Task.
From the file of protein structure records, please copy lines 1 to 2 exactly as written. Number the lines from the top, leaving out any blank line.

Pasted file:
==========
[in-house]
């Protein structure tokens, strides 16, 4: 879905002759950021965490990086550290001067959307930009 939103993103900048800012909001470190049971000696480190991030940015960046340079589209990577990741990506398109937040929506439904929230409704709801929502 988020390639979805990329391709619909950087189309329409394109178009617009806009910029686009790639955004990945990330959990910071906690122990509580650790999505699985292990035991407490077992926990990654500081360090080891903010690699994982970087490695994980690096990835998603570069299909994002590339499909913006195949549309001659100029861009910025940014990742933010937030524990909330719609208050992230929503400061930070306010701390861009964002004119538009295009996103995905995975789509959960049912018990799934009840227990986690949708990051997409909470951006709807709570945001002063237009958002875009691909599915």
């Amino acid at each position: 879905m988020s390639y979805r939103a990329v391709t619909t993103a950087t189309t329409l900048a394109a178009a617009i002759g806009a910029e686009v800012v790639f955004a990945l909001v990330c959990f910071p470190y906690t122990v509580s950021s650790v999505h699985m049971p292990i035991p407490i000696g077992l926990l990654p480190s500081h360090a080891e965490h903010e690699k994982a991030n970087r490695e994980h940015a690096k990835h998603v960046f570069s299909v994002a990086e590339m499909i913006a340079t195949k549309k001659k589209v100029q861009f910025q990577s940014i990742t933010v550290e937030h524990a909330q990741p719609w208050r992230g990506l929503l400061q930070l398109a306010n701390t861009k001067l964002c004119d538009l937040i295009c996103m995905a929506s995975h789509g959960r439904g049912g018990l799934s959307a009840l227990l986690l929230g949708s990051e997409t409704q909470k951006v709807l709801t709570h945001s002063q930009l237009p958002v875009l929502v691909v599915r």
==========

[in-house]
């Protein structure tokens, strides 16, 4: 879905002759950021965490990086550290001067959307930009 939103993103900048800012909001470190049971000696480190991030940015960046340079589209990577990741990506398109937040929506439904929230409704709801929502 988020390639979805990329391709619909950087189309329409394109178009617009806009910029686009790639955004990945990330959990910071906690122990509580650790999505699985292990035991407490077992926990990654500081360090080891903010690699994982970087490695994980690096990835998603570069299909994002590339499909913006195949549309001659100029861009910025940014990742933010937030524990909330719609208050992230929503400061930070306010701390861009964002004119538009295009996103995905995975789509959960049912018990799934009840227990986690949708990051997409909470951006709807709570945001002063237009958002875009691909599915």